Laparoscopy: illustrated

Injuries and conditions requiring keyhole surgery, including shoulder surgery, nasal surgery and laparoscopic hysterectomy.

Nasal surgery (above)

ENT surgeons use keyhole surgery to gain access to the various parts of the upper airway. Here, a patient with a history of severe chronic nasal polyposis is having the polyps removed. This condition is normally managed medically and relatively few cases require surgery, but this patient had severe recurrent disease, even after treatment with long-term nasal and oral steroids.


Anterior resection

Many traditional surgical procedures have been transformed by the new techniques of minimally invasive surgery. The first operations that were introduced widely were abdominal and orthopaedic. They have become more technically challenging, but the advantage of improved postoperative care and complication rate have pushed the surgeons to improve. Here, a rectal carcinoma is being removed as part of a laparoscopic anterior resection.


Shoulder surgery

Orthopaedic surgeons were quick to explore the possibilities of easy access to a number of joints. This patient had a supraspinatus tear and is undergoing arthroscopic subacromial decompression and rotator cuff repair. Although the procedure was initially painful postoperatively, the patient made a very good recovery.


Laparoscopy

There are a number of laparoscopic techniques. Here, a special 3D camera is in use. This was developed to try to give the surgeon a better sense of depth when operating, compared to the traditional view in 2D on a flat monitor. The surgeon can be seen wearing goggles, not dissimilar from those used in cinemas or homes. The screen image cannot be viewed properly without wearing the goggles.


Single port laparoscopy

A variation on the traditional abdominal technique is the single port system. The idea is to reduce the surgical intervention by reducing the number of ports to access the internal organs. The difficulty of this technique is fairly obvious. Access through one port means that the surgeon has a much narrower range of movement for the instruments. Not all operations can be carried out this way, but here, a cholecystectomy was undertaken.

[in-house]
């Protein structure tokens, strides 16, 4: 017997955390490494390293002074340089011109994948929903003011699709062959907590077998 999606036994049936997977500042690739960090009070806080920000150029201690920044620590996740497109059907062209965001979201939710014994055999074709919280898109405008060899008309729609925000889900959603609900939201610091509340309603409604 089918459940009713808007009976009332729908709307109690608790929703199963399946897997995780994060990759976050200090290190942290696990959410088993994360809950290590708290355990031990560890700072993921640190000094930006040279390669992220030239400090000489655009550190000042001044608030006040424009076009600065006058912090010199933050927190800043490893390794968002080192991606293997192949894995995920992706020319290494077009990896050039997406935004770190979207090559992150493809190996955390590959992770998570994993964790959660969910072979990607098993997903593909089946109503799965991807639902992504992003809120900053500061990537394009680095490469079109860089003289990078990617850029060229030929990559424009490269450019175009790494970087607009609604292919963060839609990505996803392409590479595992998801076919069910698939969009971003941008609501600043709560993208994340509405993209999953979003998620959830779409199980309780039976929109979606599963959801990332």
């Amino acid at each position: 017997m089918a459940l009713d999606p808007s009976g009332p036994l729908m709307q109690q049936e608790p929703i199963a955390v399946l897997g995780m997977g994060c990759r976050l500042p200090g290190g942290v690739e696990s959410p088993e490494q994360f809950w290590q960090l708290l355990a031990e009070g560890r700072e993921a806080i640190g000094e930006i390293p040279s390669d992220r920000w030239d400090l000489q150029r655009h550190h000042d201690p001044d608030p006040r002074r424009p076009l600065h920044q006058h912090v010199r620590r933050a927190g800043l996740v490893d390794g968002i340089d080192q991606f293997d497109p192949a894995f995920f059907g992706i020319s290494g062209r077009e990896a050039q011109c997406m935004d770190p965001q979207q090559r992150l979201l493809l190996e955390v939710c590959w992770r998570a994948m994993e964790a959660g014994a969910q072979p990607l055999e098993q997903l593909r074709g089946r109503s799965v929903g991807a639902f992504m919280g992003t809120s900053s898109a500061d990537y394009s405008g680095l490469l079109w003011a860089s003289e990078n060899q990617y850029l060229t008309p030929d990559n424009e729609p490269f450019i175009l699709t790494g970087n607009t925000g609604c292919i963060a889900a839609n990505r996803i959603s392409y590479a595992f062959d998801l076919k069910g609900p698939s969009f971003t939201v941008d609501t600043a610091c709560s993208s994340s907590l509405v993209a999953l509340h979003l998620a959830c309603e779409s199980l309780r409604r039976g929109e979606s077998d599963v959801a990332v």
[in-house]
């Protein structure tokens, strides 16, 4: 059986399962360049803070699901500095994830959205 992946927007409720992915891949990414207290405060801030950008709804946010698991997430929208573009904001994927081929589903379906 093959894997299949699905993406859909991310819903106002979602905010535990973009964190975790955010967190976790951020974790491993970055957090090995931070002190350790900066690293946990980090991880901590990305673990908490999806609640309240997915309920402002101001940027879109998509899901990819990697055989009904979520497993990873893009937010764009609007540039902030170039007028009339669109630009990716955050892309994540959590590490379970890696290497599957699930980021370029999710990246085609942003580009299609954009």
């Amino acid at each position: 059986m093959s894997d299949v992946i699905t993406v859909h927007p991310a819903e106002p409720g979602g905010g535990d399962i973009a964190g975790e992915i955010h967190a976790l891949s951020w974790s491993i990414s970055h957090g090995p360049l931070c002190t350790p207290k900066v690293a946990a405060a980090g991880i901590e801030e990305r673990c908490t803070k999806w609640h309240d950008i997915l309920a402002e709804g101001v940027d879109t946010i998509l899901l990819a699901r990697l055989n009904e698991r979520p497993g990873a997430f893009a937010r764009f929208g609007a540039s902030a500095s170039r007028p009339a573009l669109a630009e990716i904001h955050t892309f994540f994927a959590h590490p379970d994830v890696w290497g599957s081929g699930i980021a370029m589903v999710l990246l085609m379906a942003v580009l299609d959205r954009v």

Laparoscopic hysterectomy

Another group of surgeons to embrace laparoscopic surgery are gynaecologists. Here, a 40-year-old woman is undergoing laparoscopic hysterectomy for adenomyosis.

Total abdominal hysterectomy may still be required, for example, where there is significant enlargement of the uterus, but in a relatively simple case, recovery time is dramatically better than the traditional method. Pelvic endometriosis is also commonly treated laparoscopically.


Emergency laparoscopy

As well as ‘cold’ surgery, the laparoscope is increasingly used as a diagnostic tool and as the operative solution in emergency surgery. Operations such as laparoscopic appendicectomy are now widely carried out. This case was different, with an emergency admission in a 50-year-old patient who had a history of alcohol abuse, who had been found collapsed at home. He was severely ill and was rushed to theatre, where a laparoscope was inserted. This revealed a lot of dead tissue, owing to necrotising pancreatitis. Despite aggressive treatment to try to remove the necrotic tissue, the patient died a few days later.


Robotic laparoscopy

Perhaps the ultimate option, certainly as far as patients are concerned, is the robotic technique. Here, the surgeon is sitting in a booth away from the patient. The instruments are inserted and assistants help with this, while the surgeon operates by using a 3D screen and a combination of hand and foot controls. It takes a long time to learn these techniques, and the operations may take longer than traditional methods. There are also substantial costs associated with these machines. Some surgeons feel this is not as significant an improvement as it might appear. Here, a 65-year-old man is having a robotic prostatectomy.

  • Dr Phil Marazzi is a GP in Surrey

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